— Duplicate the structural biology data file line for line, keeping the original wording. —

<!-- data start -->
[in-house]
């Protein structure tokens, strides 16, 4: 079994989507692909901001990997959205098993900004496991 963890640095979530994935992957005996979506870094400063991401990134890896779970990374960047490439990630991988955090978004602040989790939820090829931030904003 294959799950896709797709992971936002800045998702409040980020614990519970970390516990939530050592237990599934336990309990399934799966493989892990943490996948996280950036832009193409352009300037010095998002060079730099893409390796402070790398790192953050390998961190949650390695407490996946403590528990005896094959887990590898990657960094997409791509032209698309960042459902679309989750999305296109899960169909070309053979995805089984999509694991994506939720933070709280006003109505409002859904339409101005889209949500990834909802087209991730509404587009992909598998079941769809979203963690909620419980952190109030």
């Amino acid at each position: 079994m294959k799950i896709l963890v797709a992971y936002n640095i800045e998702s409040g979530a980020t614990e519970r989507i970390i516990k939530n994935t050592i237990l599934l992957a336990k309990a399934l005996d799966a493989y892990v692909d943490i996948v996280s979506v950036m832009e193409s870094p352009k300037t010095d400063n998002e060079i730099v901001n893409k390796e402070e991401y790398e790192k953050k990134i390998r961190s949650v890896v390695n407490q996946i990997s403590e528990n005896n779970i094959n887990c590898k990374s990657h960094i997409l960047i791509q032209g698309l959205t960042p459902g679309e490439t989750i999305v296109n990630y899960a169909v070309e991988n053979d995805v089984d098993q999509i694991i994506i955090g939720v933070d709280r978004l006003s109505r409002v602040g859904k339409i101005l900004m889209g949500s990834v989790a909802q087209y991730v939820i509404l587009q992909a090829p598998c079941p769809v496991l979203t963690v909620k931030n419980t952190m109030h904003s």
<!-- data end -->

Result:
[in-house]
């Protein structure tokens, strides 16, 4: 079994989507692909901001990997959205098993900004496991 963890640095979530994935992957005996979506870094400063991401990134890896779970990374960047490439990630991988955090978004602040989790939820090829931030904003 294959799950896709797709992971936002800045998702409040980020614990519970970390516990939530050592237990599934336990309990399934799966493989892990943490996948996280950036832009193409352009300037010095998002060079730099893409390796402070790398790192953050390998961190949650390695407490996946403590528990005896094959887990590898990657960094997409791509032209698309960042459902679309989750999305296109899960169909070309053979995805089984999509694991994506939720933070709280006003109505409002859904339409101005889209949500990834909802087209991730509404587009992909598998079941769809979203963690909620419980952190109030």
């Amino acid at each position: 079994m294959k799950i896709l963890v797709a992971y936002n640095i800045e998702s409040g979530a980020t614990e519970r989507i970390i516990k939530n994935t050592i237990l599934l992957a336990k309990a399934l005996d799966a493989y892990v692909d943490i996948v996280s979506v950036m832009e193409s870094p352009k300037t010095d400063n998002e060079i730099v901001n893409k390796e402070e991401y790398e790192k953050k990134i390998r961190s949650v890896v390695n407490q996946i990997s403590e528990n005896n779970i094959n887990c590898k990374s990657h960094i997409l960047i791509q032209g698309l959205t960042p459902g679309e490439t989750i999305v296109n990630y899960a169909v070309e991988n053979d995805v089984d098993q999509i694991i994506i955090g939720v933070d709280r978004l006003s109505r409002v602040g859904k339409i101005l900004m889209g949500s990834v989790a909802q087209y991730v939820i509404l587009q992909a090829p598998c079941p769809v496991l979203t963690v909620k931030n419980t952190m109030h904003s």